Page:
Global flu warning after UK hit

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swine flu virus
Image caption,
Experts are urging people to have the vaccine in the UK to protect them against flu viruses

Northern hemisphere countries are being told by health experts to brace themselves for flu outbreaks.

There has been a well-publicised surge of cases in the UK during December with swine flu appearing to be the dominant of the three strains circulating.

But the European Centre for Disease Prevention and Control warned much of the rest of Europe was also beginning to see increases too.

Meanwhile, parts of the US and Canada have reported higher levels.

Many of those being infected are younger age groups. This is because elderly people have some immunity to swine flu, most probably because of exposure to a similar strain many years ago.

In the UK, the number of people who have died with all types of flu this winter hit 27 this week after another 10 deaths.

The volume of patients going to their doctor with flu-like illnesses also rose, more than doubling to 87.1 per 100,000 in the past week.


Cases have been highest in children aged between five and 14, followed by children under four and then those aged between 15 and 44.

But the UK's Health Protection Agency (HPA) said a very large outbreak was "not likely".

The situation has led to a rise in patients in intensive care beds and also in those using the NHS's phone hotline, NHS Direct.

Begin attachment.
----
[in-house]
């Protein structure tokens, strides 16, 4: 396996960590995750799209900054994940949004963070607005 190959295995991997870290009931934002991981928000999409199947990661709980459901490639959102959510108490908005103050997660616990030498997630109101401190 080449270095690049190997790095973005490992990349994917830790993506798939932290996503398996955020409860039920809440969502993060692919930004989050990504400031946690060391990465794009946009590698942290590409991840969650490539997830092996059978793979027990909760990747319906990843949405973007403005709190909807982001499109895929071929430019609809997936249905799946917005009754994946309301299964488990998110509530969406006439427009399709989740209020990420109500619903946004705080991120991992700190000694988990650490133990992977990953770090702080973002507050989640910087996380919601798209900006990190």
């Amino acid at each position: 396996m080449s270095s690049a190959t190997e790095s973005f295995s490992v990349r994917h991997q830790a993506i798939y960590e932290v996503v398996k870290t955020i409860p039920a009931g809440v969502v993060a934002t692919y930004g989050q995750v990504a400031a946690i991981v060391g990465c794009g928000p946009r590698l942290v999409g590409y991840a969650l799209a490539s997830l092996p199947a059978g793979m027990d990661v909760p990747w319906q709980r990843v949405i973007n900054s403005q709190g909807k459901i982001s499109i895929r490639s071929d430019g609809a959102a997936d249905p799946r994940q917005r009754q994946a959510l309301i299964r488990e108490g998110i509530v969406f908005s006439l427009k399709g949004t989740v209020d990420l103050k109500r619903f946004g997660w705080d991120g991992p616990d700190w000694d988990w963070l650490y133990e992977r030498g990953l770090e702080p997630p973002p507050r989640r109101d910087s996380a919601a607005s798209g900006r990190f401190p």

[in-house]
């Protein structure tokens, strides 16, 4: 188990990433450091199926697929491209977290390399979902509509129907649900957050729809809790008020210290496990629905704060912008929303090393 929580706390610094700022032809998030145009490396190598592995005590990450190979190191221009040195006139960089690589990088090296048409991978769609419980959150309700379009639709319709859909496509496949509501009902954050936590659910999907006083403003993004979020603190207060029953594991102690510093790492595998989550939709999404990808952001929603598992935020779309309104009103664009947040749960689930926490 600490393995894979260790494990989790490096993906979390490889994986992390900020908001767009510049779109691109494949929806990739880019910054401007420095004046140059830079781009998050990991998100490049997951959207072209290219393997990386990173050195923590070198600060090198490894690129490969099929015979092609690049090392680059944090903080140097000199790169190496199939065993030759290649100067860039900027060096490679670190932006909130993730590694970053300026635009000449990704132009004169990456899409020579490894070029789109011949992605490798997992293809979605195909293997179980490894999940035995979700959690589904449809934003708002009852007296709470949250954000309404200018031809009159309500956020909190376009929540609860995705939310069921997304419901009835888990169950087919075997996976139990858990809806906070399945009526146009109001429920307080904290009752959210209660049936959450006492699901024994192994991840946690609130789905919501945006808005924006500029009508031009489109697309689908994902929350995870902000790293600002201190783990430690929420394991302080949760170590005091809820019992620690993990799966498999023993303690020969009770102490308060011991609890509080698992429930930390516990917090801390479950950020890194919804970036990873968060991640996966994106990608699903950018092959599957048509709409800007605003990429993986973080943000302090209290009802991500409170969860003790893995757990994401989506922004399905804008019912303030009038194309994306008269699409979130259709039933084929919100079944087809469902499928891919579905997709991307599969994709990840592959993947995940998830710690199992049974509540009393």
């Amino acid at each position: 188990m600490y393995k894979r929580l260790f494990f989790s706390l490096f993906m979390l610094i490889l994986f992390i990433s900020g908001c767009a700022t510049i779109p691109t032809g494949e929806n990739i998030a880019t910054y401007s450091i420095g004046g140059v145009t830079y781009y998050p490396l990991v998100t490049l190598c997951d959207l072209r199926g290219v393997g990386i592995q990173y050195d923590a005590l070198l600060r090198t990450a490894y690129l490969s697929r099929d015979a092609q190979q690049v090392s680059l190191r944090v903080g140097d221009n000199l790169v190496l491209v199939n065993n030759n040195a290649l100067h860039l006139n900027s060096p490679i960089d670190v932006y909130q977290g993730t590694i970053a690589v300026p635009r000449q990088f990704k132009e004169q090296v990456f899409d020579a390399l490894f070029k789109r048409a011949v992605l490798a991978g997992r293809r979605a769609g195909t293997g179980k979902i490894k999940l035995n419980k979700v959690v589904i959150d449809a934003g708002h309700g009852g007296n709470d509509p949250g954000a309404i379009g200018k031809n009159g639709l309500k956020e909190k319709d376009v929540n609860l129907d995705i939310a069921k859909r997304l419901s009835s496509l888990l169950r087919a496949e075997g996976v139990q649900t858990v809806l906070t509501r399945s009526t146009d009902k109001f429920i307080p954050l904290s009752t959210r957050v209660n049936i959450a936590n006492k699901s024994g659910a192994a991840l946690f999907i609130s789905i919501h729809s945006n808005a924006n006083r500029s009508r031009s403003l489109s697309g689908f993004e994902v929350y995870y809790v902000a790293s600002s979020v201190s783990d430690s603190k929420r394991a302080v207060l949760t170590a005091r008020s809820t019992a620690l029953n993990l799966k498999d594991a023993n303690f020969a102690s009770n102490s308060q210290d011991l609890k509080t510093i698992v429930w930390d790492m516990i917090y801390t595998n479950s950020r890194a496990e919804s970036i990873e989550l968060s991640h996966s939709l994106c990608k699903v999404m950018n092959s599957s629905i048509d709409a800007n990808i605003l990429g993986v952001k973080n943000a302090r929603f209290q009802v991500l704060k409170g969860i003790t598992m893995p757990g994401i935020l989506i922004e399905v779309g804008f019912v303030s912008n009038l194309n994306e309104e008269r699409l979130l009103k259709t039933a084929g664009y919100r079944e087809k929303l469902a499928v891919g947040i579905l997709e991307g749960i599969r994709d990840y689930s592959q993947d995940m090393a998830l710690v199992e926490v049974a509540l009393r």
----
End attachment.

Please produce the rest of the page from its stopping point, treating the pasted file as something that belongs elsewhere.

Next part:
Health experts said most people with flu would be able to "self-care" by taking plenty of rest, drinking fluids and taking pain relief.

However, those with severe symptoms are being advised to consult their doctor.

Professor John Watson, an expert in respiratory disease at the HPA, said: "The level of flu activity we are currently seeing is at levels often seen during the winter flu seasons.

"Recent research conducted by the HPA has suggested that a very substantial wave of activity associated with the pandemic strain is not likely."

In the UK at-risk groups are being urged to come forward for vaccinations. The numbers getting immunised are still too low, doctors have said.

The rates being seen elsewhere in Europe are not as high as in the UK, but the European Centre for Disease Prevention and Control said there was evidence that the winter flu epidemics were "starting".

Russia and the Ukraine are thought to be the worst hit outside the UK.

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